RE: Normative Reasoning: A Siren Song?

From: Chris Healey (
Date: Wed Sep 29 2004 - 11:40:23 MDT

On 9/28/2004 Peter C. McCluskey wrote:
> ...
> I'm having trouble figuring out why we should worry about
> this kind of problem. We have goal-systems which are
> sometimes inconsistent, and when we need to choose between
> conflicting goals, we figure out which
> goal is least important and discard it as an obsolete sub-goal.
> The qualities you mention above seem like sub-goals that I would be
> willing to discard if they conflicted with more important goals
> such as happiness.
> ...

This is a sub-goal stomp. As far as the platform of the human mind is
concerned, happiness can be viewed as a sub-goal of survival (itself a
sub-goal of reproduction), as its intesity correlates with actions
that are likely to result in increased reproductory success in the EEA
(i.e. you can't reproduce if you're dead).

Based on the first part of your quote above, I infer that you might be
indicating that the strategy of analyzing our goals for consistency
will renormalize our sense of happiness, and I'd agree that to some
degree it can. The problem lies in that our minds are more-or-less a
finely-tuned mess.

While the neocortex has had a great deal of time to adapt to the
limbic brain and utilize its capabilities to a reasonable extent, the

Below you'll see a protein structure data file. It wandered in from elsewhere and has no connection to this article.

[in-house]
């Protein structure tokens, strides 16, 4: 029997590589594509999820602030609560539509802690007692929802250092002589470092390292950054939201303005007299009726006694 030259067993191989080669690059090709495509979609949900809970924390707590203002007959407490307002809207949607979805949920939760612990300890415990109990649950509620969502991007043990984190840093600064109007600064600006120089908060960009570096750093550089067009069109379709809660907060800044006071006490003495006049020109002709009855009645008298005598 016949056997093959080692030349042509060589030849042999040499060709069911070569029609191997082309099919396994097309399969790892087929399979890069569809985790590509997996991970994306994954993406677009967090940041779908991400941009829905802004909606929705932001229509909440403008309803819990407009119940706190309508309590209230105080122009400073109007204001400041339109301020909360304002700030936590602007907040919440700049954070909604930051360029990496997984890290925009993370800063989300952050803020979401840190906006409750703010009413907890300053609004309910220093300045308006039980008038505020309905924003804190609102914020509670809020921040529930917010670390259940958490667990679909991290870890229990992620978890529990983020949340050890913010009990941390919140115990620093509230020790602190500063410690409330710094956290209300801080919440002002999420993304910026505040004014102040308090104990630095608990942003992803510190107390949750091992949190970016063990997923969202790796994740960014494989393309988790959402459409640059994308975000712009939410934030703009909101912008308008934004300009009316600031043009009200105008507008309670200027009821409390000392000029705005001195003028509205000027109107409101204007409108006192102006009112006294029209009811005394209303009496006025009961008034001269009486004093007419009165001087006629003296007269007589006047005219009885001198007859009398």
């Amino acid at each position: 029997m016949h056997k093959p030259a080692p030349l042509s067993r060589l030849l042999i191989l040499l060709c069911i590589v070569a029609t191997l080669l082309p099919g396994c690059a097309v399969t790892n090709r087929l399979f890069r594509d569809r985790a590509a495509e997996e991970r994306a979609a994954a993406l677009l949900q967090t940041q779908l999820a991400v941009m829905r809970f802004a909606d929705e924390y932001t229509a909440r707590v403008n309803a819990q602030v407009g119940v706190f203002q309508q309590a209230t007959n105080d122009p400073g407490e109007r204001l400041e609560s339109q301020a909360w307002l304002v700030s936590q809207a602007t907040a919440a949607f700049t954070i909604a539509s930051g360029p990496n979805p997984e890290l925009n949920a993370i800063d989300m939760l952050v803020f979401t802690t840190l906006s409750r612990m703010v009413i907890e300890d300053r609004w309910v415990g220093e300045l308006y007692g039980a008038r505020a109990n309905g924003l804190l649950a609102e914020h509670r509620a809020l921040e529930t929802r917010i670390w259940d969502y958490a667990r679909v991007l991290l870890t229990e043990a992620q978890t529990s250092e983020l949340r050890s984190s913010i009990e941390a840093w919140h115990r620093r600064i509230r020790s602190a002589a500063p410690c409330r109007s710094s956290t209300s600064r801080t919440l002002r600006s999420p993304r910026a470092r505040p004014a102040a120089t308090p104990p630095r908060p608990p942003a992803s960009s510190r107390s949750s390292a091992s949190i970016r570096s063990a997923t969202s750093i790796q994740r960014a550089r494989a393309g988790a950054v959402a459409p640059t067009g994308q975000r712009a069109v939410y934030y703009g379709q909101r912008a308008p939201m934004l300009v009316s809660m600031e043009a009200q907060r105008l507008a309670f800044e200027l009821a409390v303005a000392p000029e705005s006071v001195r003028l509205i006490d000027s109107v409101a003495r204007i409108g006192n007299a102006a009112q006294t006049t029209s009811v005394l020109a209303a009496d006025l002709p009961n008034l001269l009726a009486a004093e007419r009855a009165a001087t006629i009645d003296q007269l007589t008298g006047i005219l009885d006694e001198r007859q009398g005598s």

limbic brain is pretty entrenched, since it has spent the majority of
it's own evolution outside of the existence of the neocortex. In
order for the limbic brain to adapt fundamentally to the more recent
presence of the neocortex would involve a reworking so deep that doing
so would render the intermediate stages inoperable. Any adaptation
would tend to involve surface variations and newly emerging complex
functional adaptations, and ignore existing core complex functional
adaptations. So outside of EEA-compatible situations, we cannot
always trust the accuracy of our sense of happiness at directing our

The situation you mention is also a limited wireheading event, since
happiness is effectively an aggregate metric, contributed to by a
myriad of mental sub-modules indirectly suporting maximum reproductory
success. By elevating to a super-goal priority the maximization of
such a metric, you've introduced a strange loop into your goal system.

That might not be a good idea if you consider consistency to be a
desireable thing.

-Chris Healey

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